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“Parents, student aid agencies seeking answers…” blared the Union Leader on its front page today, featuring the financial pain inflicted on parents:
The decision means Litchfield mother Kim Nichols won’t be eligible for a scholarship to help pay for her son to attend a Catholic school in Nashua.
Nichols, who pays more than $12,000 in yearly tuition to Bishop Guertin High School, said she was “furious” with the judge’s decision.
The scholarship organization NEO says it has over 1,000 more such applicants. The only surprise is why there aren’t more. The program is meant for public school students, but few have applied. So NEO has been working with religious schools since the law passed a year ago, recruiting parents to apply for the state tuition subsidy. As a result, applications are primarily for kids who are already in religious schools.
Maybe the Union Leader will now do a front page story on how Manchester’s Bakersville Elementary School is successfully reaching hundreds of low income kids today…
This Education Week post is a great example of a healthy debate about standards and curriculum. Some say all students should pass Algebra 2. Others, that it should not be required of those who will enter the workforce directly. The debate illustrates how the common core could evolve and be modified on a state-by-state basis to reflect an evolving consensus or local educational priorities.
I’ll leave it for others to decide, but here’s a good summary of the issues:
Should all students take Algebra 2? Florida seemed to say “no” this spring with the passage of a law striking it from graduation requirements. Texas said much the same in legislation Republican Gov. Rick Perry signed this week that also backs away from Algebra 2 for all.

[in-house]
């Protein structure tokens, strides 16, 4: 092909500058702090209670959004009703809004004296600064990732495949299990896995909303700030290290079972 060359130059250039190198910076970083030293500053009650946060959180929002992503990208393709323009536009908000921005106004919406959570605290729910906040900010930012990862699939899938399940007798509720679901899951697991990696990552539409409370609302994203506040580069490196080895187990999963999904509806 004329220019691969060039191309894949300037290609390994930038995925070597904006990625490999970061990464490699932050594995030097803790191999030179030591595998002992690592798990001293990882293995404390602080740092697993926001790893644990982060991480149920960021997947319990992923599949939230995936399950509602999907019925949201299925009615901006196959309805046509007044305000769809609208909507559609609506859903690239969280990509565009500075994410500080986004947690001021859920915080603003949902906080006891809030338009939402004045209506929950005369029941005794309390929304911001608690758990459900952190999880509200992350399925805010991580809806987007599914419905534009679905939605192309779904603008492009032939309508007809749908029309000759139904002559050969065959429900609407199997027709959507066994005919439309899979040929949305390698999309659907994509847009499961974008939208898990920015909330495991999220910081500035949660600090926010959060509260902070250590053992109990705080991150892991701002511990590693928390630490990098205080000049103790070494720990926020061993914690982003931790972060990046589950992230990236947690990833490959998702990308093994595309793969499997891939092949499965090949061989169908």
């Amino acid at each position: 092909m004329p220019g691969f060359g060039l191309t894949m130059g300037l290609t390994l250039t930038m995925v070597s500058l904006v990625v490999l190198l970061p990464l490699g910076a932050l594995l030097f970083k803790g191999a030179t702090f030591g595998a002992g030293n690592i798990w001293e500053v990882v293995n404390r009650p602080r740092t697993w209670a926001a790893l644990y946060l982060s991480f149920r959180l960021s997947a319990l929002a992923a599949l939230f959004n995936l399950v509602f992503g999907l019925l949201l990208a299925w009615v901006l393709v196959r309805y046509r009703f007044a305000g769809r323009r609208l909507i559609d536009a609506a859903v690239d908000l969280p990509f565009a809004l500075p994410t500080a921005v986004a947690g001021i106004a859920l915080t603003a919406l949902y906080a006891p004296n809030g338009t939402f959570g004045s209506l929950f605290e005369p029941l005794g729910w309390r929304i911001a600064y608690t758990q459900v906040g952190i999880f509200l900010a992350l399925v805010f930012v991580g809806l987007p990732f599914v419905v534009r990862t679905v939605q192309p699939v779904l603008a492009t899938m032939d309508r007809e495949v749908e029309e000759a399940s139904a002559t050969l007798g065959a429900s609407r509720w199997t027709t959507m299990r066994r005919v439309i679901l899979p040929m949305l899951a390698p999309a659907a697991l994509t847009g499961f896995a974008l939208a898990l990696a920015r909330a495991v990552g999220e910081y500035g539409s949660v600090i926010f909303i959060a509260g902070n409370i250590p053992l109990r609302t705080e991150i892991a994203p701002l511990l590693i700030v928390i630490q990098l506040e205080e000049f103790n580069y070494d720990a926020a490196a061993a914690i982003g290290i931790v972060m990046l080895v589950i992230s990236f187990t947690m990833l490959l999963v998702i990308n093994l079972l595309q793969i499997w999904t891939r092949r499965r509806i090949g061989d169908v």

Those steps come as the Common Core State Standards for math set the expectation that all students should meet learning objectives at whats generally considered the Algebra 2 level. The new standards would represent a big shift. About one-quarter of high school students never take the course or its equivalent, based on recent federal data. Also, some math educators say their Algebra 2 courses are about to get tougher as they align with the common core.
….lots more here: Education Week: Questions Arise About Need for Algebra 2 for All.
If you want to know what the new Common Core standards are all about, listen to this morning’s edition of NHPR’s The Exchange
The first three installments of NHPR’s series on the Common Core did not reflect my own experience of how New Hampshire teachers have engaged the move to the Common Core State Standards (I discuss that here), but today is a whole different story. This morning’s report on the new “Smarter Balanced” test the kids will be taking characterizes the test and the challenges well.
And today’s broadcast of The Exchange did a great service to the State in explaining what the Common Core is and how our schools are experiencing this big change.